The Orchestra of the Filipino Youth (OFY) is composed of 68 musicians, 45 males and 23 females, ages ranging from 6 to 19 and above. The musicians, called scholars, come from modest, underprivileged or disadvantage communities. Ninety percent are in school, the others are degree holders (six percent) or out of school (four percent). The most number of fathers of the youths are electricians, laborers or retired/unemployed, respectively; a great majority of the mothers are housewives.
The OFY, which is under the aegis of Ang Misyon, an nongovernment organization, will be performing two concerts late in October in Qatar.
This was announced in a recent press conference at Hidalgo Tower, Rockwell, Makati City, attended by Assistant Foreign Secretary Leo Herrera-Lim, Federico Lopez, founder of Ang Misyon and OFY, and orchestra conductor Joshua dos Santos of Venezuela. Emcee was Ces Drilon.
Presented to the media were five members of the orchestra, who also performed and impressed the media with their musicality, poise and intelligent answers during the open forum: JM Eserjose, concert master; Paolo Imperial, Vera Cuevas, Justine Valderama and Carmela Casas.
“Music can change your life,” said Casas, 12, flutist. “I want to share classical music, not just pop.” Eserjose, 17, violinist, declared: “without music there is no inspiration.”
Imperial, double bass player, the oldest of the group: “Father passed away early this year, so I support my family arts along with culinary arts! I also want to teach people my age now.”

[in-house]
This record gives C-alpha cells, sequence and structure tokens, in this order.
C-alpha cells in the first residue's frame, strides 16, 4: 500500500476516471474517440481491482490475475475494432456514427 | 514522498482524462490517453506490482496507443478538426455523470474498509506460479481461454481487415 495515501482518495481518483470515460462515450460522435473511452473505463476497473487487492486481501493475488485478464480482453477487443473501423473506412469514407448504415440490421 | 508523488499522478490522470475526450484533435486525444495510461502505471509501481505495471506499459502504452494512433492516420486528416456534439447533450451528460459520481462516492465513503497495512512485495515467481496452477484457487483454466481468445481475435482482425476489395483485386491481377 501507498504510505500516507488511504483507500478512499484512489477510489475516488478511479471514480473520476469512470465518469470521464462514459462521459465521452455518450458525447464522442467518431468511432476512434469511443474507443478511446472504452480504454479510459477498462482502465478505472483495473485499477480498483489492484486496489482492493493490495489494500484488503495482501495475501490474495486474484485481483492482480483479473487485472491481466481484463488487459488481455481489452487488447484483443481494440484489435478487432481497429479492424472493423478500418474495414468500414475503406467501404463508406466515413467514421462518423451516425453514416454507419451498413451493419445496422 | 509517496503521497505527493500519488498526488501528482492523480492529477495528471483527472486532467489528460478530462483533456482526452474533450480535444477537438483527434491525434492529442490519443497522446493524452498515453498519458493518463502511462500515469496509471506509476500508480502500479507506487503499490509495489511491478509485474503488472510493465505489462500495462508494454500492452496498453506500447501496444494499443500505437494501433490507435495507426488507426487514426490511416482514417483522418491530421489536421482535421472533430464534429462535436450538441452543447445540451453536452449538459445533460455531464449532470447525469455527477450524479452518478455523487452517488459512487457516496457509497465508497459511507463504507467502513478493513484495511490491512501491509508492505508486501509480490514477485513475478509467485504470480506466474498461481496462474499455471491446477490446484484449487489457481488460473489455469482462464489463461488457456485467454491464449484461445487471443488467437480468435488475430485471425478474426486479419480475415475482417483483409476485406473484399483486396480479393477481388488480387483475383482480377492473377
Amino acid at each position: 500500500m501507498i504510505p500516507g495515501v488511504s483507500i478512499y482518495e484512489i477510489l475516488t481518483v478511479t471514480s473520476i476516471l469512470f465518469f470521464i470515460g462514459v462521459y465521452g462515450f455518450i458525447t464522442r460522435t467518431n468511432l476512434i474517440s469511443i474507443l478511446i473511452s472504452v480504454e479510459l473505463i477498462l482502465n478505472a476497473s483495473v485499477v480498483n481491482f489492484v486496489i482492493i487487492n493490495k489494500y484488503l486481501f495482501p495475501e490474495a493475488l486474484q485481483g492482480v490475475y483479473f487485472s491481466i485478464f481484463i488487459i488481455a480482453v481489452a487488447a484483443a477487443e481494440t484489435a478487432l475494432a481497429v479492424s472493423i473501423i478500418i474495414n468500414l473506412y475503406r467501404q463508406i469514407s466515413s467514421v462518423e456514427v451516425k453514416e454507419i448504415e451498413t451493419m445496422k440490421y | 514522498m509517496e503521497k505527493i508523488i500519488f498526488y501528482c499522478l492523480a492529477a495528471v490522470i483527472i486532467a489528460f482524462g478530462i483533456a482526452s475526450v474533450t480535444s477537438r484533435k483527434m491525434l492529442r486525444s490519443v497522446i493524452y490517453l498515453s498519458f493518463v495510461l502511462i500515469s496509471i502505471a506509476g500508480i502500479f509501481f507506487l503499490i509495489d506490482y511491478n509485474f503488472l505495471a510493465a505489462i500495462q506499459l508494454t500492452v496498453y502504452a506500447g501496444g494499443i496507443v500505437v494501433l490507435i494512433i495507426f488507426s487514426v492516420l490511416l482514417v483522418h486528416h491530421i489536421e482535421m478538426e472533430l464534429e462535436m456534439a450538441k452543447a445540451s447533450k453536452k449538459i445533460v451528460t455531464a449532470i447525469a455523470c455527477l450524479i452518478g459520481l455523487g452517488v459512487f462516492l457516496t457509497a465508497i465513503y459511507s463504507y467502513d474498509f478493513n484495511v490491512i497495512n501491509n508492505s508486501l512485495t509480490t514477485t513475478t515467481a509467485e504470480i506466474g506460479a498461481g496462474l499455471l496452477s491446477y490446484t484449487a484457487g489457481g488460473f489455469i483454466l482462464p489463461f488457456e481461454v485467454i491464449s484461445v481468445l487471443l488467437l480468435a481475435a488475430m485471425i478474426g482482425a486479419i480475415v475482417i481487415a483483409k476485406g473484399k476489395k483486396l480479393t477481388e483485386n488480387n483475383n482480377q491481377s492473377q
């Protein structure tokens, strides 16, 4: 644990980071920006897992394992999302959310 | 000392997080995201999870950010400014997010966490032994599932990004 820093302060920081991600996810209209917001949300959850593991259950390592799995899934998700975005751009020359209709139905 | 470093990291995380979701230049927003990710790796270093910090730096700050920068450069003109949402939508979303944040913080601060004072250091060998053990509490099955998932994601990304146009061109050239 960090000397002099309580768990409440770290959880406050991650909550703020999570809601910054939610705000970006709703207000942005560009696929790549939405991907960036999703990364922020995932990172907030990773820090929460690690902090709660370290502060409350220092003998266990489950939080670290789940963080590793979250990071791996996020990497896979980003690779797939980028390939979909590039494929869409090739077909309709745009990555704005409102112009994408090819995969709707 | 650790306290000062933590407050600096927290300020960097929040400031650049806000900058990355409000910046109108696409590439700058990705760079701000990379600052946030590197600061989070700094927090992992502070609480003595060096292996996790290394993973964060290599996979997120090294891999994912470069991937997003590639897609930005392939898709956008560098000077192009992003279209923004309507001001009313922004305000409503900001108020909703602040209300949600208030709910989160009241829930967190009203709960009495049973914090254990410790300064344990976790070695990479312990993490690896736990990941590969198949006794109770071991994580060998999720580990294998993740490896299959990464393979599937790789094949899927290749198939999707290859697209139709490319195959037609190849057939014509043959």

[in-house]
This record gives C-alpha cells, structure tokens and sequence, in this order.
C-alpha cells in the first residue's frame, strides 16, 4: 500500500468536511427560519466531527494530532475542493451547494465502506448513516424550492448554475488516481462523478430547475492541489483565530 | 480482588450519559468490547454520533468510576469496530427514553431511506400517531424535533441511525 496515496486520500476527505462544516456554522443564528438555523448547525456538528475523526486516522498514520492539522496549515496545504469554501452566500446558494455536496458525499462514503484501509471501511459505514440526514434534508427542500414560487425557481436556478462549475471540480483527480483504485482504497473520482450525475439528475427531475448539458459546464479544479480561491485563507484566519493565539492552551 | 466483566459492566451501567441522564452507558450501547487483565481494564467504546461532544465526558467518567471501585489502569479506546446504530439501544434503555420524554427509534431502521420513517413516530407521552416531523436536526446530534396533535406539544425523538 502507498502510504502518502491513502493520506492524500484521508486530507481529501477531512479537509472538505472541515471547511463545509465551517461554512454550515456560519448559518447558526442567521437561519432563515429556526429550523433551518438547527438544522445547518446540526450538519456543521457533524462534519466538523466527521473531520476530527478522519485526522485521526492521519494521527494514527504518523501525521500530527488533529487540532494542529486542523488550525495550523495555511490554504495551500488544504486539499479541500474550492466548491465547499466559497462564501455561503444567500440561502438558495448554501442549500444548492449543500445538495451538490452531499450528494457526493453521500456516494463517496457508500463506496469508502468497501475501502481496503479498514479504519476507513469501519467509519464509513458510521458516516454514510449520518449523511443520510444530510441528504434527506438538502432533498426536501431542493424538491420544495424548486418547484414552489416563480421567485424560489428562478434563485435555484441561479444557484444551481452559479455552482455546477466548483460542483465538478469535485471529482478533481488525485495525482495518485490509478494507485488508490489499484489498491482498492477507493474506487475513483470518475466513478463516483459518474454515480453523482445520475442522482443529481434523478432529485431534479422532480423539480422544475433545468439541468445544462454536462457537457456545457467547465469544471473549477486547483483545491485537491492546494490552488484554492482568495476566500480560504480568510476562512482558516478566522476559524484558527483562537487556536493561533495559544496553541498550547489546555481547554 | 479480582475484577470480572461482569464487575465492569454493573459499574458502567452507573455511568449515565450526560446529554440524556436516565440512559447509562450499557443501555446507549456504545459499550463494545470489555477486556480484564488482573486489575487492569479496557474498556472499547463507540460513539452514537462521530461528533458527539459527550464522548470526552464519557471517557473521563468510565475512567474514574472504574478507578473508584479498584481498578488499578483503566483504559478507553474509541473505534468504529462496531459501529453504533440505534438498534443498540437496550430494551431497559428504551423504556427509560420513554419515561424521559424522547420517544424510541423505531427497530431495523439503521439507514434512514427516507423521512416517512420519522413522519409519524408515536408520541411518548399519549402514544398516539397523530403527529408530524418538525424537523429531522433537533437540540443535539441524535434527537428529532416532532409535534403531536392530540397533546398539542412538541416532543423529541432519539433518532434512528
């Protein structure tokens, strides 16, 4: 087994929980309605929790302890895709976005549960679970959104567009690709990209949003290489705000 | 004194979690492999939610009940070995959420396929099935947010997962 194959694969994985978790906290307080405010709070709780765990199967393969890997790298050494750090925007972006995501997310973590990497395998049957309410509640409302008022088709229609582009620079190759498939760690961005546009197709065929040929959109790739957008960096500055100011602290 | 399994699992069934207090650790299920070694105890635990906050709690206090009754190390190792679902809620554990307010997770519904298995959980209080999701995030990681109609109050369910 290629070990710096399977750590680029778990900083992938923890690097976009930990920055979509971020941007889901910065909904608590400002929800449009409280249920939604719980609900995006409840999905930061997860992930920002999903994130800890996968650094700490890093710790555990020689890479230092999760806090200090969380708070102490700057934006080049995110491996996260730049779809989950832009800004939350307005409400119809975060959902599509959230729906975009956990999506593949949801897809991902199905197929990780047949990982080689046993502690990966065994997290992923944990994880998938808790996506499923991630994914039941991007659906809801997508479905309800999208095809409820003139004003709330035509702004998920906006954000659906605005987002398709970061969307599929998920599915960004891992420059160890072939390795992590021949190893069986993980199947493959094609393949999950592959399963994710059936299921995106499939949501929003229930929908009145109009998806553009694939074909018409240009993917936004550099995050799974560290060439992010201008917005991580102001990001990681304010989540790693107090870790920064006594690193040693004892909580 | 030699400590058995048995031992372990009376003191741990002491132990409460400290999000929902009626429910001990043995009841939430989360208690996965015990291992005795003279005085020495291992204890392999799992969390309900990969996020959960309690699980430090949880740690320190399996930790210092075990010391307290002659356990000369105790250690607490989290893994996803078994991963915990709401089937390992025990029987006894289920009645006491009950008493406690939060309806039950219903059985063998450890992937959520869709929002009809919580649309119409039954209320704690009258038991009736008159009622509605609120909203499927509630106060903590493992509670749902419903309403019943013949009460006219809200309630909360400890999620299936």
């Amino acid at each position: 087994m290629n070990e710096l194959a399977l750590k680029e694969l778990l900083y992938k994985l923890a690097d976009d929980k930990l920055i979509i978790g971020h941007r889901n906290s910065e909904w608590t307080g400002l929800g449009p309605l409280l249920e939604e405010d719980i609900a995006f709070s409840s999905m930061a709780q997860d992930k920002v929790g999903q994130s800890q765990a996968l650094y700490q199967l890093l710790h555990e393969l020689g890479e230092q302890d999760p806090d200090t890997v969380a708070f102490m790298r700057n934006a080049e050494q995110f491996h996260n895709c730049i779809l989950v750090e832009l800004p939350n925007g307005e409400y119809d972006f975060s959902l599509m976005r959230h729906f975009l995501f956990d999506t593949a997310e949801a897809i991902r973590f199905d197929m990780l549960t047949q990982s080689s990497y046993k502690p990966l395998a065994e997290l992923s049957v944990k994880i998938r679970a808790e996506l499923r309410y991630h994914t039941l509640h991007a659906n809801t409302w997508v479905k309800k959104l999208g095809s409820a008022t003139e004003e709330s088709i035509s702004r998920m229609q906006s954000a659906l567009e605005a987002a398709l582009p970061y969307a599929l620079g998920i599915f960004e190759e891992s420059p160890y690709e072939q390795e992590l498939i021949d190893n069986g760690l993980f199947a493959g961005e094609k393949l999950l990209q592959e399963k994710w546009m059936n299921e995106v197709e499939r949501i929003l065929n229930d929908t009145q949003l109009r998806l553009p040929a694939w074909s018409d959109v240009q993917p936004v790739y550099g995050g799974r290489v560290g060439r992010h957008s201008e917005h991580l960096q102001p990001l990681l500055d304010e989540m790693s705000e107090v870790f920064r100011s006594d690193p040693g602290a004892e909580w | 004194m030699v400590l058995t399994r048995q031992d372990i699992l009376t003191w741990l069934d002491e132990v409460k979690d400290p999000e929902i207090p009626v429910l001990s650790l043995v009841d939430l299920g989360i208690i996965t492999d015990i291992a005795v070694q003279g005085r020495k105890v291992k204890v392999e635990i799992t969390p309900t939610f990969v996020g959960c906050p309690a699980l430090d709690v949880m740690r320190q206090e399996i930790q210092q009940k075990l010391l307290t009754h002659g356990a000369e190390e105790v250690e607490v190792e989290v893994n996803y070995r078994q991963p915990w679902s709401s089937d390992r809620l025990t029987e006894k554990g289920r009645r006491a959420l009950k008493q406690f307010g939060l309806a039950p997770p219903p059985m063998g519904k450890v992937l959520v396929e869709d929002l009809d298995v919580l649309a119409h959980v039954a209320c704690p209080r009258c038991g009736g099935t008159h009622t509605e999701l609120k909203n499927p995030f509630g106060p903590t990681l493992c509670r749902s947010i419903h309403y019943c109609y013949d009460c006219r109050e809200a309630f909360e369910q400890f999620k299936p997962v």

The repertoire in Qatar will consist of Dmitri Shostakovich’s difficult but frequently performed “Symphony No. 12,” written when the composer was being harassed by the tyrant Stalin; “Danzon No. 2,” by the contemporary Mexican composer Arturo Marquez; “Mambo No. 8” and “Que Rico Mambo,” by Perez Prado, who died in 1989; “Kahit Maputi na Ang Buhok Ko,” by Rey Valera, the popular OPM sang by Nora Aunor and Sharon Cuneta, now arranged for orchestra by Ria Villena-Osorio; and the “Nabucco Overture” by Verdi.
“Many of the orchestra members see music as a way to a better life,” said Drilon.
“Filipinos love music, they are inspired by music,” declared Lopez. “It’s all over the place. It’s a powerful instrument for social change, and has the ability to open doors.”
Using a metaphor, music director Dos Santos said: “I have found gold in the quality of the music being played by the youths in the Philippines.”
The young musicians come from mostly low-income families across Luzon and the Visayas. They have performed in various venues in Metro Manila and in the provinces from Isabela to Negros Occidental, also in Malaysia and the United States. They will now perform at the Qatar National Library on Oct. 25, and the following day at the opulent Katara Opera House. —CONTRIBUTED